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Supply Lines: Give Customers the Pet Product They Want

Posted: Jan. 30, 2013, 6:55 p.m. EST

Using consumer feedback for product insight and development can not only help create goods that fly off the shelves, it can also build lasting customer relationships.
By Hilary Daninhirsch

A lot of thought goes into product manufacturing, and what might seem like a minor decision can have major ramifications down the road.

To take the guesswork out of giving customers what they want, savvy pet product manufacturers conduct formal marketing studies, either on their own or with the help of a professional.

“Knowing how successful a product is going to be before it hits the shelves is critical,” said John Cullen, principal at Bulldog Marketing and Sales Inc., a New York City-based pet consulting and marketing firm. “Failure is extremely expensive and can leave a manufacturer’s reputation and relationship with a retailer damaged. Conducting a survey is much less expensive and can provide a wealth of consumer insight.”

Just what types of information should a manufacturer ask for? Virtually any aspect of a product can be subject to consumer testing, including packaging, colors, brand name choices, logo designs and product concepts.

Use customer feedback to help create a successful pet product.
Use customer feedback to help create a successful pet product.
“Consumers want to be heard and are usually more than willing to share their opinions, so it is really important to know what information you are seeking and have a plan for how you will use the insights gained,” said Tina VonderHaar, president and CEO of the St. Louis-based Brighton Agency.

Researching preferences such as product features, color and design, as well as the likelihood to purchase a product, is par for the course for PetSafe in Knoxville, Tenn.

“We also gather information on how often consumers will use the product, and the specific circumstances in which the products would be used by a pet owner so that we can understand the types of environments and applications that we need to design the product to perform within,” said Robin Hawn Rhea, senior brand manager for the company.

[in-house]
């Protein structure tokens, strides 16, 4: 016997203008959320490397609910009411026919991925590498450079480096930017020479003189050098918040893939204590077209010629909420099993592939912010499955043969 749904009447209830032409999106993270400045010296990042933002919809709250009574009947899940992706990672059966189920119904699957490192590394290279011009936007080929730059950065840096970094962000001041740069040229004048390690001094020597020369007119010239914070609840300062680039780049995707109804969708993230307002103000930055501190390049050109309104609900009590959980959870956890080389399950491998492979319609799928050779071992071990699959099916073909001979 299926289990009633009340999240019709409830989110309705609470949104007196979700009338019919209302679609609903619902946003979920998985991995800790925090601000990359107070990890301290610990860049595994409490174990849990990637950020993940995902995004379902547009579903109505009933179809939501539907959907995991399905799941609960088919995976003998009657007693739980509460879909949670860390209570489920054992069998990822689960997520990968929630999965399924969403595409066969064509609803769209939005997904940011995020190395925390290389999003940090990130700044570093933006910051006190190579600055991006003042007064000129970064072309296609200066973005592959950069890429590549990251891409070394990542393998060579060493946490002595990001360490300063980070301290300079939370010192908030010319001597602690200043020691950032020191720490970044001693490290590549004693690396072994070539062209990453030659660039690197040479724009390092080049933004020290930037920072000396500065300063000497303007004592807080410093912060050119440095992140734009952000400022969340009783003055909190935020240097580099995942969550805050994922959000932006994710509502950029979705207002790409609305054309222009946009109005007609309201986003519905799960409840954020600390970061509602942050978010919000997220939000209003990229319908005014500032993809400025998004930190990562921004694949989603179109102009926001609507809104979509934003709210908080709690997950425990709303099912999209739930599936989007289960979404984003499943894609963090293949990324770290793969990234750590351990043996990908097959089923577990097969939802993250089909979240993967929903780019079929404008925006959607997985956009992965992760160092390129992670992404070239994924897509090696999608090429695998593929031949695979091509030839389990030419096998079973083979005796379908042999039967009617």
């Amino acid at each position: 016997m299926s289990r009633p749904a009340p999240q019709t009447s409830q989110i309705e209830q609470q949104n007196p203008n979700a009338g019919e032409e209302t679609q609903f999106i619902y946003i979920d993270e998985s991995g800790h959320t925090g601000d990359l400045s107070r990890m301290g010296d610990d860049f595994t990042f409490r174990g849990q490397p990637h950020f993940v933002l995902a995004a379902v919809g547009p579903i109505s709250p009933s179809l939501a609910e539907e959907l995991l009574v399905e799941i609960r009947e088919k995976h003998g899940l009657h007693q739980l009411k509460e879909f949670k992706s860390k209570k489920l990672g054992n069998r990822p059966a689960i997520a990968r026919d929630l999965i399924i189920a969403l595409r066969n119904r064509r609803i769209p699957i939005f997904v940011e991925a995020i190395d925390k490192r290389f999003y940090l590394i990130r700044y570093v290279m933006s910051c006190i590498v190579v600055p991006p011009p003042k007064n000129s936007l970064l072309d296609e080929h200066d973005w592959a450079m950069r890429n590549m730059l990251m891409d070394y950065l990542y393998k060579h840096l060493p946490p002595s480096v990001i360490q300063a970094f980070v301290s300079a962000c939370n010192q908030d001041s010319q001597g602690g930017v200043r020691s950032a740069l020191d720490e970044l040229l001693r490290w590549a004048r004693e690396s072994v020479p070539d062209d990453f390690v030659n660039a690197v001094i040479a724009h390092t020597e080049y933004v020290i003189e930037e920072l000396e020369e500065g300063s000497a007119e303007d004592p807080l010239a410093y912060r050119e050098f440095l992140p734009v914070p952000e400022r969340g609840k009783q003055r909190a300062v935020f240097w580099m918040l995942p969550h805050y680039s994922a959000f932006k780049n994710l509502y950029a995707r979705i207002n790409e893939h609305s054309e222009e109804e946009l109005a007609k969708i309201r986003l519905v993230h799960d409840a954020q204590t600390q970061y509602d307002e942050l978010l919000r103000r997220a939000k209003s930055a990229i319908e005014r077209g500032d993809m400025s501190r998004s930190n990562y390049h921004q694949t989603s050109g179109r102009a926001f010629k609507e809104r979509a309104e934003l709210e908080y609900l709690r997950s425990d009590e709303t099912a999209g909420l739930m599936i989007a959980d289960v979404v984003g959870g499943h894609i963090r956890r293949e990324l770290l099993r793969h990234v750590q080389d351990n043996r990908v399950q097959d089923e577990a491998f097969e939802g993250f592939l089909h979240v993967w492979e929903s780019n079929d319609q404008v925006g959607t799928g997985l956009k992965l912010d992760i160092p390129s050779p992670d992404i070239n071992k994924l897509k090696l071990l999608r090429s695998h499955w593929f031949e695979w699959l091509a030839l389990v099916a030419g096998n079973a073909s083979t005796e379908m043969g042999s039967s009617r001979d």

Even corporate culture can be a topic worth exploring. For example, Salisbury, Massachusetts-based Kurgo reported that, based on recent research, the majority of folks would be more likely to buy a product if they knew that a percentage of the purchase price would be donated to charity.

The actual mechanics of discovering consumer preferences can entail everything from surveys to focus groups to polls. In addition, the advent of social media has created a window of opportunity for manufacturers to really tune in to their customers’ needs and wants.

“Our clients have had the most success with focus groups,” VonderHaar said. “These allow for verbal cues as well as probing discussions, which are less likely in surveys or polls.”

However, there are some drawbacks to focus groups, including cost to execute and time needed to meet directly with the consumers, she added.

The Impetus Agency in Reno, Nev., does not favor focus groups for similar reasons, including the relatively small size of a group that can be surveyed at one time. Rather, it has turned to social media platforms, including Facebook, Twitter, LinkedIn, blogs and forums.

“Asking questions on Facebook and offering incentives such as a prize is a good way to get input,” said Tierra Bonaldi, Impetus’ partner and pet product marketer. “Asking questions in pet groups on LinkedIn is another great method. There are some good free tracking services such as Google Alerts you should definitely be using and, if you can afford it, much more extensive ones such as Sysomos [a social media monitoring tool].”

Depending on the product, online surveys can provide quality feedback, reported Bulldog Marketing’s John Cullen.